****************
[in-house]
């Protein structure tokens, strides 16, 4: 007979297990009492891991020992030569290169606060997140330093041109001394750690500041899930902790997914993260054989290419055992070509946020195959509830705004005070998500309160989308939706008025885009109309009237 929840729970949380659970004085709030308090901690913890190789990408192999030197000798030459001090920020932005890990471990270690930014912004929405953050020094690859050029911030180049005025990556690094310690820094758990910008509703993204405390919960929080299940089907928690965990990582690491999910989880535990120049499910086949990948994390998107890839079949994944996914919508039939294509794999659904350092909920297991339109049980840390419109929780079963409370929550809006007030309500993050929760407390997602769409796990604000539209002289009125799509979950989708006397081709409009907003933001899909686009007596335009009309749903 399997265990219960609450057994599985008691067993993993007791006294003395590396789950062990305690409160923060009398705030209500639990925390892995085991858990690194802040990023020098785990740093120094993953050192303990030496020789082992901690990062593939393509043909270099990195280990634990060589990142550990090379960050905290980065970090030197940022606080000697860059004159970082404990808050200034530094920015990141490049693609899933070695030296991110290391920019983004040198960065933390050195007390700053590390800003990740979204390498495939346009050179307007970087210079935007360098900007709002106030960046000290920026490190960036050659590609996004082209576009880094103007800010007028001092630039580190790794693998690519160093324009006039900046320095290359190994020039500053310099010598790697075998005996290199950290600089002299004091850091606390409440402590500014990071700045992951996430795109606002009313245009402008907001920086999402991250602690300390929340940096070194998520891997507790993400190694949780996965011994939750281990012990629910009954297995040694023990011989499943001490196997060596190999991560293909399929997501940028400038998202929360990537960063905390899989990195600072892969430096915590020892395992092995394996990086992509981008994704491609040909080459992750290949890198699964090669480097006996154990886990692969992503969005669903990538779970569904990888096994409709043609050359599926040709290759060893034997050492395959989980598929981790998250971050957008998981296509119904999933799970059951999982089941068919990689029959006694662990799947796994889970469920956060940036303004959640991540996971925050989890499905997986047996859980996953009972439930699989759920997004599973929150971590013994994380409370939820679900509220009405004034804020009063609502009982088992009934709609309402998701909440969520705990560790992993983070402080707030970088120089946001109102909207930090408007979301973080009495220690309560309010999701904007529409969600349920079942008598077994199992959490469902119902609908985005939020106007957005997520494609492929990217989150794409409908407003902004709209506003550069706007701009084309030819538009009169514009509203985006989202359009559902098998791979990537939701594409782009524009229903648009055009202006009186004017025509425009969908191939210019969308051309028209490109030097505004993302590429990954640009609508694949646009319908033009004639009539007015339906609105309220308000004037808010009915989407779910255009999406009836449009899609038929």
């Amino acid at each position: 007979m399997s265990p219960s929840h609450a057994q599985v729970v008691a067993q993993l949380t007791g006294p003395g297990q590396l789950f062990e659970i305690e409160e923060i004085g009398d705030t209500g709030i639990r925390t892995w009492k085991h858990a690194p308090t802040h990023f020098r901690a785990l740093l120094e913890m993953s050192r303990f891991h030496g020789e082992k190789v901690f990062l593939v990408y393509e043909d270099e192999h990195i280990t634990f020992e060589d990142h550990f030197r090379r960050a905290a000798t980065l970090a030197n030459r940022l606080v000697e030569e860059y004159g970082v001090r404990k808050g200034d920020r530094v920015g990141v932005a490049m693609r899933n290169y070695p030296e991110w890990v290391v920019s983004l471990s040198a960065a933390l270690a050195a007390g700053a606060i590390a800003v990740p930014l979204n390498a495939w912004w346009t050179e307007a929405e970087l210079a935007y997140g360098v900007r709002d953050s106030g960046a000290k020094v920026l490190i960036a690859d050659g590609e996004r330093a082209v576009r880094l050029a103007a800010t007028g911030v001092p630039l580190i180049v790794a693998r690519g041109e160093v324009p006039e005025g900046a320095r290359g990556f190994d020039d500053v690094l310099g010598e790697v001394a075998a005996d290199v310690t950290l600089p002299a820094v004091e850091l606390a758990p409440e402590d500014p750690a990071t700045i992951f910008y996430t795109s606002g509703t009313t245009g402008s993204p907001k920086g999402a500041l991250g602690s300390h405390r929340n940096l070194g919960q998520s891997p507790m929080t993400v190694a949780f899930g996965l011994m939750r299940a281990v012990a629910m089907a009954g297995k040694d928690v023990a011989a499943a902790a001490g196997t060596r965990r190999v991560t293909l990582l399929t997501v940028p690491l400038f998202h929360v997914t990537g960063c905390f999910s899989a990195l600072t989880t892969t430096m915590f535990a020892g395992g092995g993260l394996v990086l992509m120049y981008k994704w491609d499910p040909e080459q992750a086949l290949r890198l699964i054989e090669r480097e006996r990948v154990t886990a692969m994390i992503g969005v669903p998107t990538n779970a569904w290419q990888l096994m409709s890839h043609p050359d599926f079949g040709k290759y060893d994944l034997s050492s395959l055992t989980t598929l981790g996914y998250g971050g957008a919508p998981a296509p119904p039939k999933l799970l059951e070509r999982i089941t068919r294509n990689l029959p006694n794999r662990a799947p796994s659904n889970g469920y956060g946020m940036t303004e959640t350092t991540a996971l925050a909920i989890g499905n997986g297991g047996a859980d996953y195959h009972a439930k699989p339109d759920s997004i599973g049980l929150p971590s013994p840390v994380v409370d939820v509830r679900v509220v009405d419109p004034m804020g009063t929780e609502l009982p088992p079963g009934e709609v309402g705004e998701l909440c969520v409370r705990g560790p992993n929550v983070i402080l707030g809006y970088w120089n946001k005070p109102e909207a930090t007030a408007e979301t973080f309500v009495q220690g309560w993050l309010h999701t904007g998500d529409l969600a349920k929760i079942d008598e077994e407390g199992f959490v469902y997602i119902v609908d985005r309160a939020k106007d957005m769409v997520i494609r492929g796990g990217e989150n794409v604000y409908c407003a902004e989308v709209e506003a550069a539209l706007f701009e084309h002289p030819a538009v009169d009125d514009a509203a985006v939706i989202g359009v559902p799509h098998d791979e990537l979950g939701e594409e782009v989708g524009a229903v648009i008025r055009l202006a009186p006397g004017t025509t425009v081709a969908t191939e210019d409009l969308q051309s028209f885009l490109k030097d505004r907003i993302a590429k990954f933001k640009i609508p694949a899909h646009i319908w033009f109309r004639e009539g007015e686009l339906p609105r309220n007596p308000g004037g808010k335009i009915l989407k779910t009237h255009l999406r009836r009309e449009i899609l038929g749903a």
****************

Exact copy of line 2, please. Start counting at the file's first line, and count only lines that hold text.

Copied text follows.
């Protein structure tokens, strides 16, 4: 007979297990009492891991020992030569290169606060997140330093041109001394750690500041899930902790997914993260054989290419055992070509946020195959509830705004005070998500309160989308939706008025885009109309009237 929840729970949380659970004085709030308090901690913890190789990408192999030197000798030459001090920020932005890990471990270690930014912004929405953050020094690859050029911030180049005025990556690094310690820094758990910008509703993204405390919960929080299940089907928690965990990582690491999910989880535990120049499910086949990948994390998107890839079949994944996914919508039939294509794999659904350092909920297991339109049980840390419109929780079963409370929550809006007030309500993050929760407390997602769409796990604000539209002289009125799509979950989708006397081709409009907003933001899909686009007596335009009309749903 399997265990219960609450057994599985008691067993993993007791006294003395590396789950062990305690409160923060009398705030209500639990925390892995085991858990690194802040990023020098785990740093120094993953050192303990030496020789082992901690990062593939393509043909270099990195280990634990060589990142550990090379960050905290980065970090030197940022606080000697860059004159970082404990808050200034530094920015990141490049693609899933070695030296991110290391920019983004040198960065933390050195007390700053590390800003990740979204390498495939346009050179307007970087210079935007360098900007709002106030960046000290920026490190960036050659590609996004082209576009880094103007800010007028001092630039580190790794693998690519160093324009006039900046320095290359190994020039500053310099010598790697075998005996290199950290600089002299004091850091606390409440402590500014990071700045992951996430795109606002009313245009402008907001920086999402991250602690300390929340940096070194998520891997507790993400190694949780996965011994939750281990012990629910009954297995040694023990011989499943001490196997060596190999991560293909399929997501940028400038998202929360990537960063905390899989990195600072892969430096915590020892395992092995394996990086992509981008994704491609040909080459992750290949890198699964090669480097006996154990886990692969992503969005669903990538779970569904990888096994409709043609050359599926040709290759060893034997050492395959989980598929981790998250971050957008998981296509119904999933799970059951999982089941068919990689029959006694662990799947796994889970469920956060940036303004959640991540996971925050989890499905997986047996859980996953009972439930699989759920997004599973929150971590013994994380409370939820679900509220009405004034804020009063609502009982088992009934709609309402998701909440969520705990560790992993983070402080707030970088120089946001109102909207930090408007979301973080009495220690309560309010999701904007529409969600349920079942008598077994199992959490469902119902609908985005939020106007957005997520494609492929990217989150794409409908407003902004709209506003550069706007701009084309030819538009009169514009509203985006989202359009559902098998791979990537939701594409782009524009229903648009055009202006009186004017025509425009969908191939210019969308051309028209490109030097505004993302590429990954640009609508694949646009319908033009004639009539007015339906609105309220308000004037808010009915989407779910255009999406009836449009899609038929």